Helpers. Many tools can inspire: friends, books, blogs and articles. A nice niche, comfy chair or sunny spot to write helps with inspiration.
Materials. Journals can be lovely sheets of fine paper or simple notebooks. A pen that pleases you, flows well onto paper is an asset, not a necessity. Browse in a bookstore, many journals and notebooks are on sale this time of year.
Prompts. If the writing doesn’t flow, use “prompts” to get started. A favorite quote, an image, a random observation will work. Use a beautiful object, an act of kindness, music, a frustration, a question with no answer, an overheard conversation, a memory. I usually find a strong image or quote to start an article.
Give your creative self a place and time to share. Affirm,
resolve, doodle, press flowers, sketch, include photos and momentos. Record happy and sad moments, wins and
losses. See it’s really all yours. Handle with care, no preconceptions, no
judgment, no rights or wrongs.
Feeling overwhelmed? Dread the flurries of shoppers, wrapping, shipping, and exchanging? Do we really need more stuff anyway? Consider reinventing your gift giving this year. Here’s some starter ideas…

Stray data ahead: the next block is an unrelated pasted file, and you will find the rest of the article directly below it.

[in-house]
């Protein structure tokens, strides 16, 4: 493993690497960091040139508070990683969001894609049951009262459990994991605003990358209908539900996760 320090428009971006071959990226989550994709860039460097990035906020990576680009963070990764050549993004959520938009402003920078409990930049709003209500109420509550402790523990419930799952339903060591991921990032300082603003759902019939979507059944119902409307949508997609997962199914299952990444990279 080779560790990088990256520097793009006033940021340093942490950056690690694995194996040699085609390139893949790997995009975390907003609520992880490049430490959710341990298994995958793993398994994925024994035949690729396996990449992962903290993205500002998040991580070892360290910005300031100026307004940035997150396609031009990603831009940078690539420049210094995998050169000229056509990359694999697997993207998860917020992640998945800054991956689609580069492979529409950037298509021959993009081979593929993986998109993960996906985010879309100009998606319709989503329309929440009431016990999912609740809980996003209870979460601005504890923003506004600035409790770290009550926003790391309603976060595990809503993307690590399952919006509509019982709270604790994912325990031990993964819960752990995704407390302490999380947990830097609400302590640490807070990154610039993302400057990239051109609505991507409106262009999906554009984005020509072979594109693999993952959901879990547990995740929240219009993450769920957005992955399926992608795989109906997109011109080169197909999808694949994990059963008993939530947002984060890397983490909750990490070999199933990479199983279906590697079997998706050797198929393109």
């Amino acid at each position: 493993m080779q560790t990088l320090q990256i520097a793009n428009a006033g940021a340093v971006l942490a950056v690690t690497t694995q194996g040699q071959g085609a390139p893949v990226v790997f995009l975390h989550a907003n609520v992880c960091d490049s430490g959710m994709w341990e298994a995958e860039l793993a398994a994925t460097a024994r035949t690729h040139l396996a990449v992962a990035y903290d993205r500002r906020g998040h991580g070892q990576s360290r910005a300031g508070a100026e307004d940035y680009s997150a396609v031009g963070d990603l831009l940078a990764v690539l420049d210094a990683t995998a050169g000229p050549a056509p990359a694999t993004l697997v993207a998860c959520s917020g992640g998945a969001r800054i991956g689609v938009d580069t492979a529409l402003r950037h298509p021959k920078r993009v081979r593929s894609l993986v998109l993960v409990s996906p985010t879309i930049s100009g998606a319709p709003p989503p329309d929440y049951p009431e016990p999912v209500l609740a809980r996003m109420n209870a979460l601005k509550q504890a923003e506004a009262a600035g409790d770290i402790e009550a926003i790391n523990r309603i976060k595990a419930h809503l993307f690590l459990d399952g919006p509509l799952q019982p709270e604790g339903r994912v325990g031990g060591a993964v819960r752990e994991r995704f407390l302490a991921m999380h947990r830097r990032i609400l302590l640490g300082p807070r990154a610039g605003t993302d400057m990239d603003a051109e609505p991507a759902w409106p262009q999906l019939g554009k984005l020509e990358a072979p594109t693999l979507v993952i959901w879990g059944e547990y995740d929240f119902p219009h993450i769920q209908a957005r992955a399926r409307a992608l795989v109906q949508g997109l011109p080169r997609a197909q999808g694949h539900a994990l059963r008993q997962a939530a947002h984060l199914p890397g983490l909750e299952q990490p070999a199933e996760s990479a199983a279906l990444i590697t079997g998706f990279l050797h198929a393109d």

Choose a theme. Nostalgia’s a good one: give gifts that educate or (gasp) require face-to-face interaction. Board games, puzzles, legos (not just for kids), cards. Focus on animals. Give zoo tickets, a cat tree, or stuffed animals (endangered species are good) a bird house (or kit) or adopt a wild animal like a manatee or dolphin.
Foodie Goodies. Choose food-related gifts, gourmet treats, heirloom seeds for spring gardens, organic veggies or flowers. Gift certificates for local gourmet specialty store like a chocolate shop or a wine store. Ship some juicy Florida fruit to your freezing peeps in the North.
Keep It Green. Consider sustainable, recyclable gifts that are ethical, earth-friendly, locally grown. Consider gardening books, tools or seeds. Buy gift certificates for classes like cooking, gardening, kayaking or paddle boarding. (Let Google do the searching).
Practice Gratitude. Some of us already have so much. No matter how you choose to celebrate the Holidays, take a moment to breathe and reflect on all we have been given. And then give to others from that place, the space of gratitude.